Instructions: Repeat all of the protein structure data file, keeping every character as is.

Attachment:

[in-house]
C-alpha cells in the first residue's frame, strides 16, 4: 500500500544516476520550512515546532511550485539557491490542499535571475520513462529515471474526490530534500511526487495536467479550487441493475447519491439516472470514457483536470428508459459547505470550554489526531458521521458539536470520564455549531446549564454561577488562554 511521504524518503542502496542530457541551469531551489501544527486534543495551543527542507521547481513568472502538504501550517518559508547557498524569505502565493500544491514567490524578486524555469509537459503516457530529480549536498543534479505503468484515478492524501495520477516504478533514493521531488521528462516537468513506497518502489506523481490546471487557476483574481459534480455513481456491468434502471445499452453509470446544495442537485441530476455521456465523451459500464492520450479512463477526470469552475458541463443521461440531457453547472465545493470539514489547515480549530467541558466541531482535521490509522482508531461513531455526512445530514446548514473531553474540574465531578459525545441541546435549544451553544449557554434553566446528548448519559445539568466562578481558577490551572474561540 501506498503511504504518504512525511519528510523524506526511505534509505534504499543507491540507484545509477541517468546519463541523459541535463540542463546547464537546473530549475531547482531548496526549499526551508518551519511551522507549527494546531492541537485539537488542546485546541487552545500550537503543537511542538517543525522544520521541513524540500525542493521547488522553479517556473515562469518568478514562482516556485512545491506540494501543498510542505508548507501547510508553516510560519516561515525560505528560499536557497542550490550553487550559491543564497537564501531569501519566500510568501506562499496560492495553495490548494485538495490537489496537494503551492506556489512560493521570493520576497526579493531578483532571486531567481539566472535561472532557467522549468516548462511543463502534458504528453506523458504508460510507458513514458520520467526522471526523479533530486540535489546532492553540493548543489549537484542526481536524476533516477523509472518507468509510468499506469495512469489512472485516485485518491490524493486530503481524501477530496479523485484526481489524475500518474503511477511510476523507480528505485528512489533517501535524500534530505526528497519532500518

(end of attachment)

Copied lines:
[in-house]
C-alpha cells in the first residue's frame, strides 16, 4: 500500500544516476520550512515546532511550485539557491490542499535571475520513462529515471474526490530534500511526487495536467479550487441493475447519491439516472470514457483536470428508459459547505470550554489526531458521521458539536470520564455549531446549564454561577488562554 511521504524518503542502496542530457541551469531551489501544527486534543495551543527542507521547481513568472502538504501550517518559508547557498524569505502565493500544491514567490524578486524555469509537459503516457530529480549536498543534479505503468484515478492524501495520477516504478533514493521531488521528462516537468513506497518502489506523481490546471487557476483574481459534480455513481456491468434502471445499452453509470446544495442537485441530476455521456465523451459500464492520450479512463477526470469552475458541463443521461440531457453547472465545493470539514489547515480549530467541558466541531482535521490509522482508531461513531455526512445530514446548514473531553474540574465531578459525545441541546435549544451553544449557554434553566446528548448519559445539568466562578481558577490551572474561540 501506498503511504504518504512525511519528510523524506526511505534509505534504499543507491540507484545509477541517468546519463541523459541535463540542463546547464537546473530549475531547482531548496526549499526551508518551519511551522507549527494546531492541537485539537488542546485546541487552545500550537503543537511542538517543525522544520521541513524540500525542493521547488522553479517556473515562469518568478514562482516556485512545491506540494501543498510542505508548507501547510508553516510560519516561515525560505528560499536557497542550490550553487550559491543564497537564501531569501519566500510568501506562499496560492495553495490548494485538495490537489496537494503551492506556489512560493521570493520576497526579493531578483532571486531567481539566472535561472532557467522549468516548462511543463502534458504528453506523458504508460510507458513514458520520467526522471526523479533530486540535489546532492553540493548543489549537484542526481536524476533516477523509472518507468509510468499506469495512469489512472485516485485518491490524493486530503481524501477530496479523485484526481489524475500518474503511477511510476523507480528505485528512489533517501535524500534530505526528497519532500518